Mullen Lintas created this ad for the cruiser bike brand Bajaj Avenger to encourage women to 'Ride Your Independence', tying in with the 70th anniversary of India's independence on 15 August.
In four days, it has been viewed 5 million times on Facebook, with over 165,000 'likes' and counting.
Something in the music, the message, the pretty-model-riding-motorbike scenario is obviously likeable.
But I can't stop feeling that the ad shares the same level of wishful thinking expressed on the eve of Independence Day back in 1947, when India's first independent prime minister said he hoped that his country would wake up to a new world of "life and freedom".
Just as Jawaharlal Nehru's optimism became meaningless in the face of ensuing upheaval and violence, so Bajaj Avenger's ad looks like little more than hopeful utopian fluff in the context of an India that is very far from achieving true freedom for women.
Only recently, one woman's alleged account of being stalked and harrassed in her car by two men in the northern city of Chandigarh went viral, prompting calls for a march to assert women's rights to public spaces.
That Mahatma Gandhi's now decades-old hope that "the day a woman can walk freely on the roads at night, that day we can say that India achieved independence" has so clearly not yet come to pass, means that using this quote in the ad looks naïve as well as horribly clichéd. The spot is essentially summing up everything that women cannot do in India without any indication that it wants to help tackle the root causes, such as ingrained mindsets, crime and poverty.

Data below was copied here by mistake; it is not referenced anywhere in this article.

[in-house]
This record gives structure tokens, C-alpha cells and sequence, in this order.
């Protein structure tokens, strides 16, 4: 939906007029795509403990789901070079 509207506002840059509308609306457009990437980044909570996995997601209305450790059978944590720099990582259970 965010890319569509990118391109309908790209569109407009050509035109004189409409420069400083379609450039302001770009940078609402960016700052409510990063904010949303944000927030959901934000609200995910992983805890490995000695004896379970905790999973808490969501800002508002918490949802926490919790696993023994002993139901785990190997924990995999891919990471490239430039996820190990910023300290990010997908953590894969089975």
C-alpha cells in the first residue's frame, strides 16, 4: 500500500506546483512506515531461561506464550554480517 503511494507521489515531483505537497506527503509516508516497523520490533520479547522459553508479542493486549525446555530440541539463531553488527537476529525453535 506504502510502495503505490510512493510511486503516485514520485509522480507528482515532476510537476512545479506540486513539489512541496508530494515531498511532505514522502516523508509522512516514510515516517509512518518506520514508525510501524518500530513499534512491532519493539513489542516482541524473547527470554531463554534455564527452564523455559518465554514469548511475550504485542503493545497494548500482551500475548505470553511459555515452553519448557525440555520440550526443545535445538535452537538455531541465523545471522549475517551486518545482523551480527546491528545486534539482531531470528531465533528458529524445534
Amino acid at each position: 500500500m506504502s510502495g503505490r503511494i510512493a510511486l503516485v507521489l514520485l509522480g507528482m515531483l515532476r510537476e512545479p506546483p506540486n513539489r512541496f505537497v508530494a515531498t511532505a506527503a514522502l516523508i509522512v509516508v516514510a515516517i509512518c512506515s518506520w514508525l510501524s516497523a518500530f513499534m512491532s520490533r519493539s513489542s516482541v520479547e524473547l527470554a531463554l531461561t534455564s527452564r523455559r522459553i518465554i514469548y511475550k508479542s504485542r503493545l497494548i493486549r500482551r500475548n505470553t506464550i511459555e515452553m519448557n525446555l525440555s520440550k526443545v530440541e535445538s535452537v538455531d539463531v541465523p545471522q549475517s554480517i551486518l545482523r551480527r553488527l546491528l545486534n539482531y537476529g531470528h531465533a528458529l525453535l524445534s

Anyway, I thought we were talking biking, not walking.
One other thing. Wasn't there a more imaginative way to imply that a woman can wear "whatever she wants" than dressing her in a series of low-cut tops and hot pants, with lingering shots on her bare legs (this does get the bike nicely in shot too, so you can see the #subtlenotsubtle thinking) and an overly sexualised scene in which she washes her hair at a tap on the road, conveniently managing not to smudge her perfect eye make-up as she does so?
It would be nice if "whatever she wants" could occasionally not translate into "flesh-baring", thereby displaying slightly more appreciation for the diversity of women's personalities than, oh let's think, every other male-targeted advert/film/magazine ever. If nothing else, "empowerment cannot come at the cost of safety," writes Facebook user Angad Veekey in a tone of voice that sounds not unlike that of our ad-critiquing squirrel, Ad Nut. "This lady is riding a bike on the highway in just a half-faced helmet without any protective gears at all! Are you kidding me? Where is the chest and spine protector, where are elbow and shoulder protectors, why there are not knee guards and not even riding gloves? I am sorry but this is like compromising with safety and even the women bikers out there won't approve of this!" Bajaj Avenger, I really hope you won't be riding into the sunset on the back of this spineless narrative just yet.
Client: Bajaj Auto
Team: Sumeet Narang, Shardul Mujumdar, Ritujoy Chakraborty
Agency: Mullen Lintas
Creative: Shriram Iyer, Garima Khandelwal, Satish Sethumadhavan
Account management: Raj Ayyappan, Ahsan Khan, Anchal Shah
Production house: Nineteen Films
Director: Akanksha Seda
Producer: Pradip Das
(This article first appeared in Campaign Asia-Pacific)